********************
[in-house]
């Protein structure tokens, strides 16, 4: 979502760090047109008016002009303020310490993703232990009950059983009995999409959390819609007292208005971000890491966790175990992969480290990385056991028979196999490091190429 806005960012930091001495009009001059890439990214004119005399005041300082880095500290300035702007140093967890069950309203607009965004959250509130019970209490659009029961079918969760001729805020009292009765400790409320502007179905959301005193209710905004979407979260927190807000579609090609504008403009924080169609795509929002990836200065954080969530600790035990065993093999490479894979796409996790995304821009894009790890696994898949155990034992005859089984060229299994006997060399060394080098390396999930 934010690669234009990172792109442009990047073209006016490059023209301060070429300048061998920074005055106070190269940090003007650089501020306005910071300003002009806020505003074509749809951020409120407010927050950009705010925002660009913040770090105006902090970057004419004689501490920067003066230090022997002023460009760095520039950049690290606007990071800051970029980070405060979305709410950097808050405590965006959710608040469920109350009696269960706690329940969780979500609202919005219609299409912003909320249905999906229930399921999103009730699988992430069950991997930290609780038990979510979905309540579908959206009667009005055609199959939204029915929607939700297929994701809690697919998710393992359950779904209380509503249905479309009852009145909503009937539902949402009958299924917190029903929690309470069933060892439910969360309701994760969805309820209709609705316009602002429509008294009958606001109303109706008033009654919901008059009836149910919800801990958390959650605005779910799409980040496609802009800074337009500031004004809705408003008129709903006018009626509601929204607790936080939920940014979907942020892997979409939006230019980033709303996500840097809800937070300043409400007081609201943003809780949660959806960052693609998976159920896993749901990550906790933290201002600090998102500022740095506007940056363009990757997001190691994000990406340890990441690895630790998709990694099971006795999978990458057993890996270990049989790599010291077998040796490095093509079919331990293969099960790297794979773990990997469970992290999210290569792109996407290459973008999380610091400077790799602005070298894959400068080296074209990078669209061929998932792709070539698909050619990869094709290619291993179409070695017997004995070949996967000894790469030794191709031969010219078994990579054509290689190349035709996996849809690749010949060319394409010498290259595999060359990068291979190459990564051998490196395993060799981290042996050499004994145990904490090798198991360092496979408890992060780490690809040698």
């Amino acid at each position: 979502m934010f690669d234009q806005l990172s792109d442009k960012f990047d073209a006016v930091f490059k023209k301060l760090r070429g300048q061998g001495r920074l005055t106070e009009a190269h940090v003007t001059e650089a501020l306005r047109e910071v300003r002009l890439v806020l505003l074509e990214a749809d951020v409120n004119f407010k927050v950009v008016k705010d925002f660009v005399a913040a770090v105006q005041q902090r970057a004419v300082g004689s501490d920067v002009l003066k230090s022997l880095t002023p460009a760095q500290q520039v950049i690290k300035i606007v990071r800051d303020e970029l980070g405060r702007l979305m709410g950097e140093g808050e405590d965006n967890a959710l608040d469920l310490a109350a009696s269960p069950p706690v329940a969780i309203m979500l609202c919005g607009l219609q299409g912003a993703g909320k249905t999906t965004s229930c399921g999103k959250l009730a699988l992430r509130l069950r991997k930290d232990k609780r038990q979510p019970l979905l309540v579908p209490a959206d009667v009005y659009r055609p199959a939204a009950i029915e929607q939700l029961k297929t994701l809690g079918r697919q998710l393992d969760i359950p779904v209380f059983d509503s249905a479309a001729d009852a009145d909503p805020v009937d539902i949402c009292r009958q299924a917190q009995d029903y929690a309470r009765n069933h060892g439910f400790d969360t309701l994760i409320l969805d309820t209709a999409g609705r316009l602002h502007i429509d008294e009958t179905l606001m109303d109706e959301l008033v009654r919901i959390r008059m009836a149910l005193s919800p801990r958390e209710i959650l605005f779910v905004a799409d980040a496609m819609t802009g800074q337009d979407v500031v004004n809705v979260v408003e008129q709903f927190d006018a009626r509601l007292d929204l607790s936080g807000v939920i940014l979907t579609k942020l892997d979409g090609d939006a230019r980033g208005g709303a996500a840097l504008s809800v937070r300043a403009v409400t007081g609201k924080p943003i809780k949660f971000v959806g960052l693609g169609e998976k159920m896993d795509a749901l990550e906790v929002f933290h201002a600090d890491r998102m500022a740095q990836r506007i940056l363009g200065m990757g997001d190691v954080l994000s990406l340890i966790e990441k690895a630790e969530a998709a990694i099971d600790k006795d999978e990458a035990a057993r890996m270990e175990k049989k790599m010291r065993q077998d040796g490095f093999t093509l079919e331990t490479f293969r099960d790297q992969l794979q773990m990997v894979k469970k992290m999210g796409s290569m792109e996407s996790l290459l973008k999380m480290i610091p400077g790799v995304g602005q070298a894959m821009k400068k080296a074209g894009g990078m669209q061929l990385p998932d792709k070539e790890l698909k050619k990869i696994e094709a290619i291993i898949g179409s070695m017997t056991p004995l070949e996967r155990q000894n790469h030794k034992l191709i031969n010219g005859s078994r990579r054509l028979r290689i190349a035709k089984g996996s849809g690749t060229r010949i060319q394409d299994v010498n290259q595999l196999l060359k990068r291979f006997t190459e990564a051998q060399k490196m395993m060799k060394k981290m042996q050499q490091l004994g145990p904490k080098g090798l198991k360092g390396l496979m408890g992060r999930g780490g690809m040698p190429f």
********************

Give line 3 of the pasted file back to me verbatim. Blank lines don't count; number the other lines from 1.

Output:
């Amino acid at each position: 979502m934010f690669d234009q806005l990172s792109d442009k960012f990047d073209a006016v930091f490059k023209k301060l760090r070429g300048q061998g001495r920074l005055t106070e009009a190269h940090v003007t001059e650089a501020l306005r047109e910071v300003r002009l890439v806020l505003l074509e990214a749809d951020v409120n004119f407010k927050v950009v008016k705010d925002f660009v005399a913040a770090v105006q005041q902090r970057a004419v300082g004689s501490d920067v002009l003066k230090s022997l880095t002023p460009a760095q500290q520039v950049i690290k300035i606007v990071r800051d303020e970029l980070g405060r702007l979305m709410g950097e140093g808050e405590d965006n967890a959710l608040d469920l310490a109350a009696s269960p069950p706690v329940a969780i309203m979500l609202c919005g607009l219609q299409g912003a993703g909320k249905t999906t965004s229930c399921g999103k959250l009730a699988l992430r509130l069950r991997k930290d232990k609780r038990q979510p019970l979905l309540v579908p209490a959206d009667v009005y659009r055609p199959a939204a009950i029915e929607q939700l029961k297929t994701l809690g079918r697919q998710l393992d969760i359950p779904v209380f059983d509503s249905a479309a001729d009852a009145d909503p805020v009937d539902i949402c009292r009958q299924a917190q009995d029903y929690a309470r009765n069933h060892g439910f400790d969360t309701l994760i409320l969805d309820t209709a999409g609705r316009l602002h502007i429509d008294e009958t179905l606001m109303d109706e959301l008033v009654r919901i959390r008059m009836a149910l005193s919800p801990r958390e209710i959650l605005f779910v905004a799409d980040a496609m819609t802009g800074q337009d979407v500031v004004n809705v979260v408003e008129q709903f927190d006018a009626r509601l007292d929204l607790s936080g807000v939920i940014l979907t579609k942020l892997d979409g090609d939006a230019r980033g208005g709303a996500a840097l504008s809800v937070r300043a403009v409400t007081g609201k924080p943003i809780k949660f971000v959806g960052l693609g169609e998976k159920m896993d795509a749901l990550e906790v929002f933290h201002a600090d890491r998102m500022a740095q990836r506007i940056l363009g200065m990757g997001d190691v954080l994000s990406l340890i966790e990441k690895a630790e969530a998709a990694i099971d600790k006795d999978e990458a035990a057993r890996m270990e175990k049989k790599m010291r065993q077998d040796g490095f093999t093509l079919e331990t490479f293969r099960d790297q992969l794979q773990m990997v894979k469970k992290m999210g796409s290569m792109e996407s996790l290459l973008k999380m480290i610091p400077g790799v995304g602005q070298a894959m821009k400068k080296a074209g894009g990078m669209q061929l990385p998932d792709k070539e790890l698909k050619k990869i696994e094709a290619i291993i898949g179409s070695m017997t056991p004995l070949e996967r155990q000894n790469h030794k034992l191709i031969n010219g005859s078994r990579r054509l028979r290689i190349a035709k089984g996996s849809g690749t060229r010949i060319q394409d299994v010498n290259q595999l196999l060359k990068r291979f006997t190459e990564a051998q060399k490196m395993m060799k060394k981290m042996q050499q490091l004994g145990p904490k080098g090798l198991k360092g390396l496979m408890g992060r999930g780490g690809m040698p190429f």